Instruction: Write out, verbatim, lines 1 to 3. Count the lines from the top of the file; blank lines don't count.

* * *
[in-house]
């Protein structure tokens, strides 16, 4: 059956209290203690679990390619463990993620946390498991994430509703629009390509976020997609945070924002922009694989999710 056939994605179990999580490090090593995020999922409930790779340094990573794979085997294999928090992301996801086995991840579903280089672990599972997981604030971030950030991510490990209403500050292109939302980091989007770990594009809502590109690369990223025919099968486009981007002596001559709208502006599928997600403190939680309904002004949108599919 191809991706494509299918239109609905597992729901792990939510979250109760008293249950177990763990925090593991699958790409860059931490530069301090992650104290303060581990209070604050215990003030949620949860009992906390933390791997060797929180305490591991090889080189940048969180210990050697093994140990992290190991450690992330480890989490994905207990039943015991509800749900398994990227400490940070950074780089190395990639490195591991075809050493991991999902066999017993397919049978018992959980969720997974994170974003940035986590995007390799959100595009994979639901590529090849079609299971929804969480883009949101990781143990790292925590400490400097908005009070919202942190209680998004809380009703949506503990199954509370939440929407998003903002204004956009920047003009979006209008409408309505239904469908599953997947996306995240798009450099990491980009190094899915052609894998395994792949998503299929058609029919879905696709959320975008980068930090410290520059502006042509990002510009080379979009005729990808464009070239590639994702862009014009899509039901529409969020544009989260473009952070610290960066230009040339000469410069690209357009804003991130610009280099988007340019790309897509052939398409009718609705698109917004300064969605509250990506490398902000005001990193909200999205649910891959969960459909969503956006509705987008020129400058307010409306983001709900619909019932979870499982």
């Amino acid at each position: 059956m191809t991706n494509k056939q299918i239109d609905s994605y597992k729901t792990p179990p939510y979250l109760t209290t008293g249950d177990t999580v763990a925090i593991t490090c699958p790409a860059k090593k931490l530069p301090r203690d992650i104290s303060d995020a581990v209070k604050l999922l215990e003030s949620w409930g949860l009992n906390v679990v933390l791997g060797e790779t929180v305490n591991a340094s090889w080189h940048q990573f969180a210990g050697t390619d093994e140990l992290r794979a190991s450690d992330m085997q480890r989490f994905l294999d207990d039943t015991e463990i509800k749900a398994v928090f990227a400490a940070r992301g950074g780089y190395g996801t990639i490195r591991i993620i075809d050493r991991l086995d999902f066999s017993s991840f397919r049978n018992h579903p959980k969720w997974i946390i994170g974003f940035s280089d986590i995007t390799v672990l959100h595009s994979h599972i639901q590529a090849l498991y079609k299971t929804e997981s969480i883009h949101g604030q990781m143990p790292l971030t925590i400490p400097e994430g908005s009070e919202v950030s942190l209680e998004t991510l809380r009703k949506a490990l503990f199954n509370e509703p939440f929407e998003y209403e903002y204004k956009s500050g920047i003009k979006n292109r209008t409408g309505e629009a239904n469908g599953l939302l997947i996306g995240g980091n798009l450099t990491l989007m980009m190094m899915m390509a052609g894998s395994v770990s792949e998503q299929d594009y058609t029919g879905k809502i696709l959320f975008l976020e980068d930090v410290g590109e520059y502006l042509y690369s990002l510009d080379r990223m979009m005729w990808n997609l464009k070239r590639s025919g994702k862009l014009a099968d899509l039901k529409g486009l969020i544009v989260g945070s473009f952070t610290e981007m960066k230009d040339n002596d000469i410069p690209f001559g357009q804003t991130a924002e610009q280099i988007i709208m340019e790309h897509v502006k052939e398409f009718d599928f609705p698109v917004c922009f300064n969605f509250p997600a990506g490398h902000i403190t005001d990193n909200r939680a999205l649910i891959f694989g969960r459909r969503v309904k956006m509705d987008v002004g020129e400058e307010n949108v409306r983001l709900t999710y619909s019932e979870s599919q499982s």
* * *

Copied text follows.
[in-house]
């Protein structure tokens, strides 16, 4: 059956209290203690679990390619463990993620946390498991994430509703629009390509976020997609945070924002922009694989999710 056939994605179990999580490090090593995020999922409930790779340094990573794979085997294999928090992301996801086995991840579903280089672990599972997981604030971030950030991510490990209403500050292109939302980091989007770990594009809502590109690369990223025919099968486009981007002596001559709208502006599928997600403190939680309904002004949108599919 191809991706494509299918239109609905597992729901792990939510979250109760008293249950177990763990925090593991699958790409860059931490530069301090992650104290303060581990209070604050215990003030949620949860009992906390933390791997060797929180305490591991090889080189940048969180210990050697093994140990992290190991450690992330480890989490994905207990039943015991509800749900398994990227400490940070950074780089190395990639490195591991075809050493991991999902066999017993397919049978018992959980969720997974994170974003940035986590995007390799959100595009994979639901590529090849079609299971929804969480883009949101990781143990790292925590400490400097908005009070919202942190209680998004809380009703949506503990199954509370939440929407998003903002204004956009920047003009979006209008409408309505239904469908599953997947996306995240798009450099990491980009190094899915052609894998395994792949998503299929058609029919879905696709959320975008980068930090410290520059502006042509990002510009080379979009005729990808464009070239590639994702862009014009899509039901529409969020544009989260473009952070610290960066230009040339000469410069690209357009804003991130610009280099988007340019790309897509052939398409009718609705698109917004300064969605509250990506490398902000005001990193909200999205649910891959969960459909969503956006509705987008020129400058307010409306983001709900619909019932979870499982």
């Amino acid at each position: 059956m191809t991706n494509k056939q299918i239109d609905s994605y597992k729901t792990p179990p939510y979250l109760t209290t008293g249950d177990t999580v763990a925090i593991t490090c699958p790409a860059k090593k931490l530069p301090r203690d992650i104290s303060d995020a581990v209070k604050l999922l215990e003030s949620w409930g949860l009992n906390v679990v933390l791997g060797e790779t929180v305490n591991a340094s090889w080189h940048q990573f969180a210990g050697t390619d093994e140990l992290r794979a190991s450690d992330m085997q480890r989490f994905l294999d207990d039943t015991e463990i509800k749900a398994v928090f990227a400490a940070r992301g950074g780089y190395g996801t990639i490195r591991i993620i075809d050493r991991l086995d999902f066999s017993s991840f397919r049978n018992h579903p959980k969720w997974i946390i994170g974003f940035s280089d986590i995007t390799v672990l959100h595009s994979h599972i639901q590529a090849l498991y079609k299971t929804e997981s969480i883009h949101g604030q990781m143990p790292l971030t925590i400490p400097e994430g908005s009070e919202v950030s942190l209680e998004t991510l809380r009703k949506a490990l503990f199954n509370e509703p939440f929407e998003y209403e903002y204004k956009s500050g920047i003009k979006n292109r209008t409408g309505e629009a239904n469908g599953l939302l997947i996306g995240g980091n798009l450099t990491l989007m980009m190094m899915m390509a052609g894998s395994v770990s792949e998503q299929d594009y058609t029919g879905k809502i696709l959320f975008l976020e980068d930090v410290g590109e520059y502006l042509y690369s990002l510009d080379r990223m979009m005729w990808n997609l464009k070239r590639s025919g994702k862009l014009a099968d899509l039901k529409g486009l969020i544009v989260g945070s473009f952070t610290e981007m960066k230009d040339n002596d000469i410069p690209f001559g357009q804003t991130a924002e610009q280099i988007i709208m340019e790309h897509v502006k052939e398409f009718d599928f609705p698109v917004c922009f300064n969605f509250p997600a990506g490398h902000i403190t005001d990193n909200r939680a999205l649910i891959f694989g969960r459909r969503v309904k956006m509705d987008v002004g020129e400058e307010n949108v409306r983001l709900t999710y619909s019932e979870s599919q499982s």